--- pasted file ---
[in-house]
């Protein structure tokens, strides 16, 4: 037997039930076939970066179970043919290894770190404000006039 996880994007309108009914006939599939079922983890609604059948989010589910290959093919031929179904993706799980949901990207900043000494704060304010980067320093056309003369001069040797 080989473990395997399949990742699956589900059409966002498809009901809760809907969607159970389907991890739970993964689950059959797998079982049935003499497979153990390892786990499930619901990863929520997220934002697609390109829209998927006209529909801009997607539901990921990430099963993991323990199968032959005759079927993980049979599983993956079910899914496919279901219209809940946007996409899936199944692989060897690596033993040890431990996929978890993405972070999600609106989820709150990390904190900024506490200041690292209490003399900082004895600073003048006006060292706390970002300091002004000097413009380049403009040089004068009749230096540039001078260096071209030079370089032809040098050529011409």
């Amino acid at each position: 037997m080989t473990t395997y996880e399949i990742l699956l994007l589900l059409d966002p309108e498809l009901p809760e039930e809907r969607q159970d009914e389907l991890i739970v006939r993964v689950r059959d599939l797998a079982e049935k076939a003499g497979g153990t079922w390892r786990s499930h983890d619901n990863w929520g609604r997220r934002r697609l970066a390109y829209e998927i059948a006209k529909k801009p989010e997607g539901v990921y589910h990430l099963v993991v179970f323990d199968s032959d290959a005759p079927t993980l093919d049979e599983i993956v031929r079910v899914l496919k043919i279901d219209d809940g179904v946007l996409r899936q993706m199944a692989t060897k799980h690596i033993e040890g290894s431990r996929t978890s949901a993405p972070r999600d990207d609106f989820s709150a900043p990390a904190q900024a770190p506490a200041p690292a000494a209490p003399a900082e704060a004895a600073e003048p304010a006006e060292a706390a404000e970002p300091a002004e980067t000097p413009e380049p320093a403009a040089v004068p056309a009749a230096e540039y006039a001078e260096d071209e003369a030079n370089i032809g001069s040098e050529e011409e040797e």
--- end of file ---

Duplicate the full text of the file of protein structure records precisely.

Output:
[in-house]
């Protein structure tokens, strides 16, 4: 037997039930076939970066179970043919290894770190404000006039 996880994007309108009914006939599939079922983890609604059948989010589910290959093919031929179904993706799980949901990207900043000494704060304010980067320093056309003369001069040797 080989473990395997399949990742699956589900059409966002498809009901809760809907969607159970389907991890739970993964689950059959797998079982049935003499497979153990390892786990499930619901990863929520997220934002697609390109829209998927006209529909801009997607539901990921990430099963993991323990199968032959005759079927993980049979599983993956079910899914496919279901219209809940946007996409899936199944692989060897690596033993040890431990996929978890993405972070999600609106989820709150990390904190900024506490200041690292209490003399900082004895600073003048006006060292706390970002300091002004000097413009380049403009040089004068009749230096540039001078260096071209030079370089032809040098050529011409």
């Amino acid at each position: 037997m080989t473990t395997y996880e399949i990742l699956l994007l589900l059409d966002p309108e498809l009901p809760e039930e809907r969607q159970d009914e389907l991890i739970v006939r993964v689950r059959d599939l797998a079982e049935k076939a003499g497979g153990t079922w390892r786990s499930h983890d619901n990863w929520g609604r997220r934002r697609l970066a390109y829209e998927i059948a006209k529909k801009p989010e997607g539901v990921y589910h990430l099963v993991v179970f323990d199968s032959d290959a005759p079927t993980l093919d049979e599983i993956v031929r079910v899914l496919k043919i279901d219209d809940g179904v946007l996409r899936q993706m199944a692989t060897k799980h690596i033993e040890g290894s431990r996929t978890s949901a993405p972070r999600d990207d609106f989820s709150a900043p990390a904190q900024a770190p506490a200041p690292a000494a209490p003399a900082e704060a004895a600073e003048p304010a006006e060292a706390a404000e970002p300091a002004e980067t000097p413009e380049p320093a403009a040089v004068p056309a009749a230096e540039y006039a001078e260096d071209e003369a030079n370089i032809g001069s040098e050529e011409e040797e």